While Lonergan's work has been developed and applied to a range of cultures and ideas, few scholars have addressed the question of whether it is subject to feminist critique. And few feminists have employed the transcendental method of Lonergan to aid the feminist scholarly agenda.
This collection of ten essays initiates dialogue among scholars interested in Lonergan and concerned with feminism, and engages several fields of enquiry: philosophy, natural science, human science, ethics, and theology. Frederick E. Crowe deals with the challenges involved when one applies the work of a generalist, such as Lonergan, to a particular set of concerns, such as those of feminists. Three articles by philosophers - Paulette Kidder, Michael Vertin, and Elizabeth Morelli - treat questions of epistemology and gender. Cynthia Crysdale discusses women's ways of knowing from a social scientific perspective. Articles by Tad Dunne and Denise Carmody deal with the question of authenticity and the criteria by which feminist truths are delineated. Michael Shute examines Lonergan's work on `emergent probability' in light of eco-feminist critiques of the `great chain of being.' Mary Frohlich addresses the question of the theological significance of sexuality. Charles Hefling examines Lonergan's Christology in reference to the feminist question of whether a male saviour can save women.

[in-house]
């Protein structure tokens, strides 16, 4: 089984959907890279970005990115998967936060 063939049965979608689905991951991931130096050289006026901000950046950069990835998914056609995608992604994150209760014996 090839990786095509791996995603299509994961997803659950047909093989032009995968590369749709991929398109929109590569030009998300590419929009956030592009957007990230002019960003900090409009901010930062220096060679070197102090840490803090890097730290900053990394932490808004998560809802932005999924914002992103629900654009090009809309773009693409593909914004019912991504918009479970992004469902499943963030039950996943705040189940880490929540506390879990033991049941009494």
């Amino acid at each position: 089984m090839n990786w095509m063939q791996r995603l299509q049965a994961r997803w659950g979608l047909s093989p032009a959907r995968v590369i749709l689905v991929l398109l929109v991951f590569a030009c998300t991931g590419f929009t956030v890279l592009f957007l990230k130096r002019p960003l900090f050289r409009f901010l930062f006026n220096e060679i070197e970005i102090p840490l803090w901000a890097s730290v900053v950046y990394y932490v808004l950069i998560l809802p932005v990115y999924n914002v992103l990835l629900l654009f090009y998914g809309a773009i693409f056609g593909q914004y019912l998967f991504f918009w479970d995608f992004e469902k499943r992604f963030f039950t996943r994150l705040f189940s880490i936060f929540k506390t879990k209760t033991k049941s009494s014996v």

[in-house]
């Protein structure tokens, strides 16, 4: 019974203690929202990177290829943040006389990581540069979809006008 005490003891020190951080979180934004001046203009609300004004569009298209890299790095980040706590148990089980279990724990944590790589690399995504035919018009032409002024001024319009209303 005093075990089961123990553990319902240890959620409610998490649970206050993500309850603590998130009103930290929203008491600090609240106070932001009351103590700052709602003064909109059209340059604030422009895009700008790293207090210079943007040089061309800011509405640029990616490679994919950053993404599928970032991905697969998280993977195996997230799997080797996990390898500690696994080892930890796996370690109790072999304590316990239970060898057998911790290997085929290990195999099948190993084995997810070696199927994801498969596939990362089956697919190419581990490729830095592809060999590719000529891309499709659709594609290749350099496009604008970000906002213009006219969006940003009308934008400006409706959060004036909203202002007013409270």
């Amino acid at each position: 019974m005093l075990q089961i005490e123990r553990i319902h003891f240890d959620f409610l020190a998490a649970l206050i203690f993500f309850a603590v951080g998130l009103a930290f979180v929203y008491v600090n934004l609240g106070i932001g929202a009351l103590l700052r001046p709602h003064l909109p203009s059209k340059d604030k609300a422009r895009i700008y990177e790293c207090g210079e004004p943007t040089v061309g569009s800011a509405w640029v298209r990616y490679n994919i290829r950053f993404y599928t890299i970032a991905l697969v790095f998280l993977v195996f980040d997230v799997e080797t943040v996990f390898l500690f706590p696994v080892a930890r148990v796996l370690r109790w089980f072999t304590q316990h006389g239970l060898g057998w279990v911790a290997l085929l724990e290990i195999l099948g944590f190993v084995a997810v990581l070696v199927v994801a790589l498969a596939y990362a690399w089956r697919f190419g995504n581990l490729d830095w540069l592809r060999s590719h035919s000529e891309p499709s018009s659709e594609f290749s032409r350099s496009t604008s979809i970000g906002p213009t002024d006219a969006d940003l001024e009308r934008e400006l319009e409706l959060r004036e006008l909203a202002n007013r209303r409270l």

Lonergan invites his readers to engage in an experiment in cognitive self-appropriation - Lonergan and Feminism encourages this experiment.
Table of Contents
You are viewing the table of contents
You do not have access to this
on JSTOR. Try logging in through your institution for access.